Wind Bells and Windchimes: An Introduction

The hanging tubes, rods, bells or other elements which make up wind chimes are often made of metal or wood. Suspended along with a weight, the tubes and rods bump against each other when the natural motion of air sways them. They are typically placed outside a building or residence as visual and aural garden ornamentation. Struck randomly by the wind, these percussion instruments are struck together making them excellent examples of chance-based music. Both distinctive or fairly different pitches can be created by the tubes or rods. alp_gxt686__20101.jpg Wind chimes that sound somewhat distinct pitches can, via the haphazard movement of wind, create simple musical tones or broken chords.

Wind Bells and Chimes as a Weather Detecting Station

Before modern climate forecasting technology was created, chimes were occasionally used to detect subtle modifications in the wind which signaled oncoming storms. Wind movement could be determined by wind chimes that were placed on boats and in farmers’ fields. The time-honored practice of hanging wind chimes in doors and windows for security from evil is still in practice in modern times. The cautioning sound of wind chimes is regularly used in Hollywood movies. Ringing wind chimes normally signals grave danger or dread in movies. Wind chimes are often employed to scare off wild birds and other pests on farms. In Bali, farmers rely on wind chimes made of bamboo in their rice fields to deter pests and secure healthy crops. Wind chimes should not be fixed close to bird feeders as is it counter-productive; few birds will brave ringing chimes for a meal.

Keeping Bad Energy Away with Wind Bells and Wind Chimes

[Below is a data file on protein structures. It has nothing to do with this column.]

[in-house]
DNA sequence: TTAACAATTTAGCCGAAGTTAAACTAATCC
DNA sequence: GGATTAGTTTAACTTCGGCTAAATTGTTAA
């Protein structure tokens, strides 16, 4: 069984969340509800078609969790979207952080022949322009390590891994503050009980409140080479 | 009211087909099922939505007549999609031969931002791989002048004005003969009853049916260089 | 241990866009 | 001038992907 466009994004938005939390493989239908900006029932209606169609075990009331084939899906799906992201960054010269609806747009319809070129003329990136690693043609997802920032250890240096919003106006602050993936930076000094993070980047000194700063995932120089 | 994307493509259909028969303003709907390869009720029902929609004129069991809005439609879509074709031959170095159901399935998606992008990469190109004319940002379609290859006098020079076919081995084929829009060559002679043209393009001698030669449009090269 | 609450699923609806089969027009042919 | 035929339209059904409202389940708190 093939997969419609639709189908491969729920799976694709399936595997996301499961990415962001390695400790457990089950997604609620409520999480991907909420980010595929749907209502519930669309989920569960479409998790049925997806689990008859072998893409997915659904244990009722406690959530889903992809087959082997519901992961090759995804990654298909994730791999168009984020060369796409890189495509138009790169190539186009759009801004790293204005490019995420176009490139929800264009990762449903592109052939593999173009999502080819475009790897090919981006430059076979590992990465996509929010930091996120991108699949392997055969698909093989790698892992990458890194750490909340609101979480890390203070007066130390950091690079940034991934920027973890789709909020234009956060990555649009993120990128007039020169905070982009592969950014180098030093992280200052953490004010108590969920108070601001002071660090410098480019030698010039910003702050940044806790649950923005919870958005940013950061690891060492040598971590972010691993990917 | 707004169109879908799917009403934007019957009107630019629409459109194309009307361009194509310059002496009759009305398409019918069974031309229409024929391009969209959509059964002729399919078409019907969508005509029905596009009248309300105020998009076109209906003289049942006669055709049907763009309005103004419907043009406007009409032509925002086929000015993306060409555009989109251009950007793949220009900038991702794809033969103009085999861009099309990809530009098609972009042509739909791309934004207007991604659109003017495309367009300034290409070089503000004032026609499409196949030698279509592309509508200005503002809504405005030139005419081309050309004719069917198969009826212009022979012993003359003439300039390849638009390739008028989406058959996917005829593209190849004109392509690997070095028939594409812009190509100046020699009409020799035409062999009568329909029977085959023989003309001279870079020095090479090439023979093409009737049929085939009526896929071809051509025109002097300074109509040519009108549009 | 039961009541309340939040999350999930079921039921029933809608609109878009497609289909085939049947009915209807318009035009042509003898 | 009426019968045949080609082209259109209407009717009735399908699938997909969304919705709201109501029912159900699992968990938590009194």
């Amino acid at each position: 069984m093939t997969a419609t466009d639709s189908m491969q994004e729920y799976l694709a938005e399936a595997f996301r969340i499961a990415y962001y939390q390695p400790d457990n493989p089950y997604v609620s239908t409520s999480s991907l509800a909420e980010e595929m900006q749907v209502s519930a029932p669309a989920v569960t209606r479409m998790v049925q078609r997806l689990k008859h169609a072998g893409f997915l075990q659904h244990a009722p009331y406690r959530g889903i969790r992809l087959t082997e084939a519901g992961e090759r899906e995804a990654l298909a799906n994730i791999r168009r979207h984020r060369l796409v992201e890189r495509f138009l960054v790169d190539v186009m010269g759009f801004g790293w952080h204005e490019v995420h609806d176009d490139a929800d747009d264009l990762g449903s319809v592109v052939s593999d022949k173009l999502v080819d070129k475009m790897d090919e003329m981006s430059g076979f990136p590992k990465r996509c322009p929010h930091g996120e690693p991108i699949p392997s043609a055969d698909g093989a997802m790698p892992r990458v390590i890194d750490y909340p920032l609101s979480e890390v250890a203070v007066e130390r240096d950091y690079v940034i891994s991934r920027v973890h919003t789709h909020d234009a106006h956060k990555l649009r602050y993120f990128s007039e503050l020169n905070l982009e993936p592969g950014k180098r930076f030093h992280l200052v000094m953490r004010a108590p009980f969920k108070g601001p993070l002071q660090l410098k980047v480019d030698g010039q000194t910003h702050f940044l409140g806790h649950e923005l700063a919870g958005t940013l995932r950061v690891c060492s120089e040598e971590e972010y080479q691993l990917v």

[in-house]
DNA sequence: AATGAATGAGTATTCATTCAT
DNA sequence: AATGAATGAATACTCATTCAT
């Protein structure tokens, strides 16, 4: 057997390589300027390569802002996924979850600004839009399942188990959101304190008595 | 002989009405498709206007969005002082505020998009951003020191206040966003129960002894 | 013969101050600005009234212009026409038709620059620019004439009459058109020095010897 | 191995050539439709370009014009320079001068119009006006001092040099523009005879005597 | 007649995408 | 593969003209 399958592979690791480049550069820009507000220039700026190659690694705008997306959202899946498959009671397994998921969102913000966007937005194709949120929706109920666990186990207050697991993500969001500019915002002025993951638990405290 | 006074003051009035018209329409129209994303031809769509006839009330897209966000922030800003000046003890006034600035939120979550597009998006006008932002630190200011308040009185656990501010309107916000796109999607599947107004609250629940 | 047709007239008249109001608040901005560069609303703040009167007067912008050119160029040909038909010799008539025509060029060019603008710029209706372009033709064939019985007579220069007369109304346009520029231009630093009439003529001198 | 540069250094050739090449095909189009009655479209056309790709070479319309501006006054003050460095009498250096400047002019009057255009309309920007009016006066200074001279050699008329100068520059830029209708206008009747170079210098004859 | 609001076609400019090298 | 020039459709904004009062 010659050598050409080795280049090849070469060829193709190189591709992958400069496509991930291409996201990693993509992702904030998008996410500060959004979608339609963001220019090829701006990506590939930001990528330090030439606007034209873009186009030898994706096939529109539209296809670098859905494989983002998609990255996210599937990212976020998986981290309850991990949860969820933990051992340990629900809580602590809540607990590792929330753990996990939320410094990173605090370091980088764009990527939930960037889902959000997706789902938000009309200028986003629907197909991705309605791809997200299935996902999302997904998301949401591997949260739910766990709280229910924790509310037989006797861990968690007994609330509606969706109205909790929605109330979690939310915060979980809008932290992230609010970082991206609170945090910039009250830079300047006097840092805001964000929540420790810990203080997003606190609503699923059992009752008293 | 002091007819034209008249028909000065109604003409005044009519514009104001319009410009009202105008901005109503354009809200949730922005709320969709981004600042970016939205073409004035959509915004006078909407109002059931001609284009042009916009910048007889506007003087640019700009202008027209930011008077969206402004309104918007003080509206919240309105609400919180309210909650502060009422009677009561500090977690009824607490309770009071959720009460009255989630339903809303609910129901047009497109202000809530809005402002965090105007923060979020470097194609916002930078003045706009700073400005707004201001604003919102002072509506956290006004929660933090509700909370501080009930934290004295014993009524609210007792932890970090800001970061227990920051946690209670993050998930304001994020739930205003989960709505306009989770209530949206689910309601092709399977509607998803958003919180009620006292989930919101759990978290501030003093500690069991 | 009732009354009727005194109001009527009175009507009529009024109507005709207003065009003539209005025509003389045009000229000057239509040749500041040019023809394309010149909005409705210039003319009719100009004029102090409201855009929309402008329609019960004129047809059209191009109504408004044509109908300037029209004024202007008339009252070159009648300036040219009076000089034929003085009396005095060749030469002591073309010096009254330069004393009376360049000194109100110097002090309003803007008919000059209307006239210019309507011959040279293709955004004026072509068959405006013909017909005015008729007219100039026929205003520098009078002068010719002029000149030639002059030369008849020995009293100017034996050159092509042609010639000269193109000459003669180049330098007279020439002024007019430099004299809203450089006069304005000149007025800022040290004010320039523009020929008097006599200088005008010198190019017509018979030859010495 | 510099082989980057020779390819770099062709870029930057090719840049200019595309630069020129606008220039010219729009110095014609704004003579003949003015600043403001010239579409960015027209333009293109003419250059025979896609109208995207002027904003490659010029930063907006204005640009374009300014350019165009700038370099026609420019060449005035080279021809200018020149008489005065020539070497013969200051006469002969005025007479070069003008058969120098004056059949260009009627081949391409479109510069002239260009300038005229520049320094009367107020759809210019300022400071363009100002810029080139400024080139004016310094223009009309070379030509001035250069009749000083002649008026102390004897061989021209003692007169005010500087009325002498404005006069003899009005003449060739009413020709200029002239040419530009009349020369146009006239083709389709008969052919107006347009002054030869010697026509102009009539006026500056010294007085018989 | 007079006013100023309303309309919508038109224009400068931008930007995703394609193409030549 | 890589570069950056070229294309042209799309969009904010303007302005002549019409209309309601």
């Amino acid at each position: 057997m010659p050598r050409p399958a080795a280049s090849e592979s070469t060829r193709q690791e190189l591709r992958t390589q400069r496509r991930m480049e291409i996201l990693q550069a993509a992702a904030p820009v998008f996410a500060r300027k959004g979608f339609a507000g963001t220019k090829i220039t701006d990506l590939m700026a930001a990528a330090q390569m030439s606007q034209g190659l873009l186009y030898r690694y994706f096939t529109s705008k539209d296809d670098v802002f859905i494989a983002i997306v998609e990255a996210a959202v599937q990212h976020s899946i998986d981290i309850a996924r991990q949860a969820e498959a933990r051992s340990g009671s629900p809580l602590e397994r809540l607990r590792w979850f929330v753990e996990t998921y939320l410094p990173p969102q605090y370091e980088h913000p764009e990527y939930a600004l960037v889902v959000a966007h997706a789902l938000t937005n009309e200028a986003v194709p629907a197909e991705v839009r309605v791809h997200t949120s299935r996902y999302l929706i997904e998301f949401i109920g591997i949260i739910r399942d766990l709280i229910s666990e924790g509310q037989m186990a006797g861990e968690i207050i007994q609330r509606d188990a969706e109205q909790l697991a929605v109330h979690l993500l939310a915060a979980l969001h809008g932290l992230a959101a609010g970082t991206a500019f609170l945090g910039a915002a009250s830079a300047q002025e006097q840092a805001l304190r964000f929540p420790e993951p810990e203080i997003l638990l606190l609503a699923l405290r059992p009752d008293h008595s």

The history of wind chimes can be traced back 5000 years. Wind chimes were being used by numerous various communities living in many parts of the world simultaneously. Countless people produced wind chimes over an prolonged stretch of time, and they have an range of applications just as diverse. Celebrating the voice of the wind, along with purposes of meditation, religious dedication, and staving off wicked spirits, are many of the uses linked with wind chimes.

A region of Southeast Asia held some of the oldest designs of chimes; they were excavated and determined to have been utilized to fend off demons or evil spirits.

Although, objects discovered in other places around the world dating from similar time periods, indicate that wind chimes were actually used to guard crops and livestock from birds and predators.

The Chinese perfected the manufacturing of bells approximately 1100 B.C., thus providing the way for the usage of bells. Homes and places of worship contained wind bells, as they were widely known, in an attempt to fend off unwanted bad energy.

The general appeal of wind bells in residences and shrines increased and started to transition to common outdoor locations. The use of wind bells extended to the West together with the appeal of Asian influences on art and design.

Wind Chimes and Your Patio

Wind chimes are seen today as an amazing addition to a yard. They add a vibrant feature to yards which already include flower gardens and water features, and can also complement pathways, herb gardens and general entry ways. And wind chimes are a great means to improve the look and feel of your backyard.

Consider this kind of garden so you can make your outdoor experience a fun, musical event. Setting up a small garden or choosing to have it cover your entire yard is a choice you will need to make. The advantage of a wind chime garden is that you can fashion it based on to your own needs, by choosing where you want to position it, as well as the tone and design you are seeking. Placing your chimes where they will most benefit from the course and patterns of the wind is just one of the considerations when designing your wind chime garden. Ultimately, you can achieve the perfect outdoor experience by placing the chimes in the right spot.